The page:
Tourbuss – Drawmer Tourbuss for Digidesign Venue User Manual

Page 9

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operator’s manual


Noise Gate Operation

There are circumstances when the programme material is corrupted such as, in a multi-miked drum kit setup,
some hi-hat will inevitably leak into the snare microphone, some snare drum into the kick drum microphone
and so on. Equally, on location, you may experience problems due to wind or traffic noise or close-by
conversation. If the unwanted noise is different in pitch to the wanted sound, it is often possible, by using the
Key Listen facility, to use the filters to ‘tune’ in to the wanted sound while excluding the unwanted.

With signals having a naturally slow or moderate attack, setting the gate attack time too fast can cause
clicks, particularly if the threshold has to be set high because of excessive background noise, especially with
the audio signal in lower frequencies (eg bass guitar, bass drum). With a high threshold, a low frequency sine
wave will be ignored as the signal starts from its zero level point, as this wave climbs towards its peak, the
level will suddenly exceed the threshold setting, at this point a very fast attack rate will switch the signal
through the noise gate with such a steep (almost vertical) leading edge that the low frequency sound will have
a single high frequency square wave added to its first cycle, in other words a ‘click’ will be heard. In cases like
these, start with a fast attack time and moderate threshold, then gradually lengthen the attack time until the
audible click just disappears when the gate opens, unless the ‘click’ is being added as an effect!

Probably the most common form of Ducking is that used by radio announcers, whereby the volume of the
music being played is dropped, enabling them to speak over it. In Duck mode the music signal is routed to the
input and the announcer’s microphone signal is the key source ( set ‘Ext/Int’ to ‘External’).

The Range control is used to set the level to which the music will drop duck is triggered, and the envelope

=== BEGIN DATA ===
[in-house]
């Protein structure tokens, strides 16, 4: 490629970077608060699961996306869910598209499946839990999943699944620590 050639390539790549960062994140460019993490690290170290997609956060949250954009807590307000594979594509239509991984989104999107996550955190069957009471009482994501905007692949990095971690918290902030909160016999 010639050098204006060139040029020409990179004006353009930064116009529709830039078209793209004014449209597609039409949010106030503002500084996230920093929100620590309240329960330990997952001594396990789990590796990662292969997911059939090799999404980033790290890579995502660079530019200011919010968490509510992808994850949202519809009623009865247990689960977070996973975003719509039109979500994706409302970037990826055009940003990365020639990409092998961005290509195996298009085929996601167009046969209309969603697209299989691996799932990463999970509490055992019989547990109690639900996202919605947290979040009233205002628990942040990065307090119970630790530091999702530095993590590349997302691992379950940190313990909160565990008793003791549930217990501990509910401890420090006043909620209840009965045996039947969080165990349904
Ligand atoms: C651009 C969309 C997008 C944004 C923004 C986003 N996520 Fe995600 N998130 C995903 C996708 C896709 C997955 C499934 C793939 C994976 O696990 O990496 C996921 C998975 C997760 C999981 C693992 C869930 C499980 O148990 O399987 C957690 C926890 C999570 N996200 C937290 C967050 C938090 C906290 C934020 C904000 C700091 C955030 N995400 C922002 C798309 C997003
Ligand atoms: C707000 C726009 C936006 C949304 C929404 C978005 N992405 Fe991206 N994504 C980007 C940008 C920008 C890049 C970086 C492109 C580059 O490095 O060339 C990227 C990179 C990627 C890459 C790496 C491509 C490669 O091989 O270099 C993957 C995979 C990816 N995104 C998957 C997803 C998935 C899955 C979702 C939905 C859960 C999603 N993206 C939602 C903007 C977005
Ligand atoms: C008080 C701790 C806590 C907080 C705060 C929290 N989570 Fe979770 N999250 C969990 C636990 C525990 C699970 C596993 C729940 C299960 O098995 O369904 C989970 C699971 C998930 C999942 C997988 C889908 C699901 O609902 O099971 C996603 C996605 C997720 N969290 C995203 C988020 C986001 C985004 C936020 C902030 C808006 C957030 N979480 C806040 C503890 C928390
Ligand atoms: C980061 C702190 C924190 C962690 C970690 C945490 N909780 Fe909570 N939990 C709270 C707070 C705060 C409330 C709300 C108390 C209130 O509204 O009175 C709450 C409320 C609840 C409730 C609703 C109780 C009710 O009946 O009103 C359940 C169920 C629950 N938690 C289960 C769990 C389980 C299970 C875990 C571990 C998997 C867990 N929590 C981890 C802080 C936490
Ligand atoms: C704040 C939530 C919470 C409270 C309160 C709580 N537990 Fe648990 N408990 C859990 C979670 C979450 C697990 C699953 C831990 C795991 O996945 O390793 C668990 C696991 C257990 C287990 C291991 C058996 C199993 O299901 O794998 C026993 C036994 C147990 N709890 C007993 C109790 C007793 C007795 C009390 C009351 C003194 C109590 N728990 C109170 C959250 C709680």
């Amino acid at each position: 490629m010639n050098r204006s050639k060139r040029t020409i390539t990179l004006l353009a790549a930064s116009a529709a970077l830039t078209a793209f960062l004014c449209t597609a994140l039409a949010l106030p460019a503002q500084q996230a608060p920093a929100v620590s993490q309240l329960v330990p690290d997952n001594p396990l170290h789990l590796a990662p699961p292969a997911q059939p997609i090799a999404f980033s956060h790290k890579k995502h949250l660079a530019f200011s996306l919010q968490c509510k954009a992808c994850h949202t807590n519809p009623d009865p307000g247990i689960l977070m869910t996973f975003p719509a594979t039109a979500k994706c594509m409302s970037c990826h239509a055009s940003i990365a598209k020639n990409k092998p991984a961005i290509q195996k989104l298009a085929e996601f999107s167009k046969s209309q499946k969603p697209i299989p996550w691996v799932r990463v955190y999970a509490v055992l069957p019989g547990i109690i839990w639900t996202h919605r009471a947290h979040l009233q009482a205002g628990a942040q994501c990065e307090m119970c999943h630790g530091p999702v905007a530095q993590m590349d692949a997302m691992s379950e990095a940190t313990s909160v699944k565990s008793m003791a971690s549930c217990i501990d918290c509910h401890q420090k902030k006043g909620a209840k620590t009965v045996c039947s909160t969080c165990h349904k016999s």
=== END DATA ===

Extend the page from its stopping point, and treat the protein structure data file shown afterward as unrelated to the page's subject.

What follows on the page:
controls determine the rate at which the level will drop and then recover. It is usual to select a fairly fast Attack
time, with a slow Release time of a second or so - this will react quickly and then bring the music level back
up slowly and smoothly, and is hence less disconcerting to the listener. This same technique can be used to
reduce the level of other instruments during a solo.

Difficult Material To Gate
If noise contamination is serious enough to be evident even during moderately loud programme material, then
simple gating will do little to help. Indeed, the very fact that the Gate produces silence during pauses can
make the noise content of the programme material even more apparent. In extreme cases restricting the
Range of the Gate to about -15dB will adequately reduce the noise during pauses but not too dramatically.
Where the wanted signal does not occupy the full audio spectrum the Key filters may also be used to good
effect. Taking the example of the electric guitar, this produces little below 100Hz or above 3kHz so setting the
Gate to Key Listen mode will enable you to use the filters to exclude much of the amplifier hum at the low end
and hiss at the top end while having little effect on the sound of the guitar. Surprisingly, the same is true of the
acoustic guitar; (even a bright-sounding steel-strung model), and the filters can be used to reduce the effect
of string squeak or the player’s breathing.

Quick Start

Setting of controls can be done very quickly using
the following suggestions:
Select the Key trigger source using the Key

Initially, the LF filter should be set fully
anticlockwise, with HF fully clockwise. This will
allow the full audio spectrum of the Key input
programme to be monitored. Set the Range
control fully anticlockwise and the Key Listen
selector switch to Normal.

Set the Attack, Hold. Decay and Range
controls. For a programme with long legato
release, then Release will also need to be long,
e.g. Piano with reverb. For material with much
low frequency content, the Attack will need to
be quite slow, unless a ‘click’ is desired.

With the Release control set at its midway
position, and with suitable programme material
fed into the Gate module, increase the Threshold
level from its anticlockwise position until the Gate
starts to operate. This will be shown by the
activity of the traffic light LED’s, the threshold
meter, and you should also hear the effect on
the output signal, in that pauses in the
programme will now be silent.

Adjust the settings: If the Threshold setting is
too high, the Gate will start to cut out wanted
pieces of programme, so adjust it to as low a
setting as possible. If the ends of sounds are
being truncated, then a longer Decay time may
help. On the other hand, if unwanted noise is
audible after the wanted sound has ended, a
shorter Decay time may be more appropriate.